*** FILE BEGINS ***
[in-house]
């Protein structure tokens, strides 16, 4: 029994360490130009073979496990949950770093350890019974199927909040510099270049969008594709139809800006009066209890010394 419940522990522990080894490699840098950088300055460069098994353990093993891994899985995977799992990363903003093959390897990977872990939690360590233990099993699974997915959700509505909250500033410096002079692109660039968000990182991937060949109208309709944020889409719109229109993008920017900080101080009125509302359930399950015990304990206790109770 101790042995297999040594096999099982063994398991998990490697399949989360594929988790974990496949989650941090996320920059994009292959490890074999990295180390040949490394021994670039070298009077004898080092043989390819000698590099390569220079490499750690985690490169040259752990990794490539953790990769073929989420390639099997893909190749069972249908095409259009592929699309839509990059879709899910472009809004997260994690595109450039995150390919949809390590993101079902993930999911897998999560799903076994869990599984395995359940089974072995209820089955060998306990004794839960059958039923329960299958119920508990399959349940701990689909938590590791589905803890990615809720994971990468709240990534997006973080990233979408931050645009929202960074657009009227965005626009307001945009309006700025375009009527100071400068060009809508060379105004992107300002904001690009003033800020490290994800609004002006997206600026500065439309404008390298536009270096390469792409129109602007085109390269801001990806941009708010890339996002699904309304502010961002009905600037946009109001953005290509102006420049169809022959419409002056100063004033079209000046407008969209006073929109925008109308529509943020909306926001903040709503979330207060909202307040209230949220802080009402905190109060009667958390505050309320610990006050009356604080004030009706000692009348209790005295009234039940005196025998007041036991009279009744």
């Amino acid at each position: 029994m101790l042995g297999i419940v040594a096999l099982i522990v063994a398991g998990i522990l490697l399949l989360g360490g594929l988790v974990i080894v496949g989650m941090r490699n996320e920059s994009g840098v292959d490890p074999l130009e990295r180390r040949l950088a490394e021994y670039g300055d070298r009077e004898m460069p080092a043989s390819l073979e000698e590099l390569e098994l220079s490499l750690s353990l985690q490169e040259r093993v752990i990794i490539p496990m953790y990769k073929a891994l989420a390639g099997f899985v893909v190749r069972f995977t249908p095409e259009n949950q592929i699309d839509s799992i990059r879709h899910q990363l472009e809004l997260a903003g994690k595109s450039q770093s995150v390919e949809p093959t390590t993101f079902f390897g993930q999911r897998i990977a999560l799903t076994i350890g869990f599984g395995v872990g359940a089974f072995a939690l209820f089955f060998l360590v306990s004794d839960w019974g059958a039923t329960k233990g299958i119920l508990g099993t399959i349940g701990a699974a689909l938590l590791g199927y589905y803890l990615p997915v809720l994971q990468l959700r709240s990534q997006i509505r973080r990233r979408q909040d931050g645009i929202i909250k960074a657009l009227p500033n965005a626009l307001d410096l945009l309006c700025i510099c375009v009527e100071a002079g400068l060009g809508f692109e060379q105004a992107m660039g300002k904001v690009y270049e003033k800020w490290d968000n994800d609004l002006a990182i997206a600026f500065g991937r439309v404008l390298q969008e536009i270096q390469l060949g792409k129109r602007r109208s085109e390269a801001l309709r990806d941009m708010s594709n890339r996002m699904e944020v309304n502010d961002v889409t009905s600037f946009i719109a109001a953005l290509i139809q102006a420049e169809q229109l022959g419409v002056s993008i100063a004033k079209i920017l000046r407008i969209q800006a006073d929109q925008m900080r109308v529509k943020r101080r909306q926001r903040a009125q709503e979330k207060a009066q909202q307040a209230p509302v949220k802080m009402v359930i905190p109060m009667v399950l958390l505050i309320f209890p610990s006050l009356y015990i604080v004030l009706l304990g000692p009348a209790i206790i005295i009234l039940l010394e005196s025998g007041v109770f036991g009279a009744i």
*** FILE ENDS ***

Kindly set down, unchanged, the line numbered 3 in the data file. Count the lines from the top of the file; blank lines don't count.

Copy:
């Amino acid at each position: 029994m101790l042995g297999i419940v040594a096999l099982i522990v063994a398991g998990i522990l490697l399949l989360g360490g594929l988790v974990i080894v496949g989650m941090r490699n996320e920059s994009g840098v292959d490890p074999l130009e990295r180390r040949l950088a490394e021994y670039g300055d070298r009077e004898m460069p080092a043989s390819l073979e000698e590099l390569e098994l220079s490499l750690s353990l985690q490169e040259r093993v752990i990794i490539p496990m953790y990769k073929a891994l989420a390639g099997f899985v893909v190749r069972f995977t249908p095409e259009n949950q592929i699309d839509s799992i990059r879709h899910q990363l472009e809004l997260a903003g994690k595109s450039q770093s995150v390919e949809p093959t390590t993101f079902f390897g993930q999911r897998i990977a999560l799903t076994i350890g869990f599984g395995v872990g359940a089974f072995a939690l209820f089955f060998l360590v306990s004794d839960w019974g059958a039923t329960k233990g299958i119920l508990g099993t399959i349940g701990a699974a689909l938590l590791g199927y589905y803890l990615p997915v809720l994971q990468l959700r709240s990534q997006i509505r973080r990233r979408q909040d931050g645009i929202i909250k960074a657009l009227p500033n965005a626009l307001d410096l945009l309006c700025i510099c375009v009527e100071a002079g400068l060009g809508f692109e060379q105004a992107m660039g300002k904001v690009y270049e003033k800020w490290d968000n994800d609004l002006a990182i997206a600026f500065g991937r439309v404008l390298q969008e536009i270096q390469l060949g792409k129109r602007r109208s085109e390269a801001l309709r990806d941009m708010s594709n890339r996002m699904e944020v309304n502010d961002v889409t009905s600037f946009i719109a109001a953005l290509i139809q102006a420049e169809q229109l022959g419409v002056s993008i100063a004033k079209i920017l000046r407008i969209q800006a006073d929109q925008m900080r109308v529509k943020r101080r909306q926001r903040a009125q709503e979330k207060a009066q909202q307040a209230p509302v949220k802080m009402v359930i905190p109060m009667v399950l958390l505050i309320f209890p610990s006050l009356y015990i604080v004030l009706l304990g000692p009348a209790i206790i005295i009234l039940l010394e005196s025998g007041v109770f036991g009279a009744i």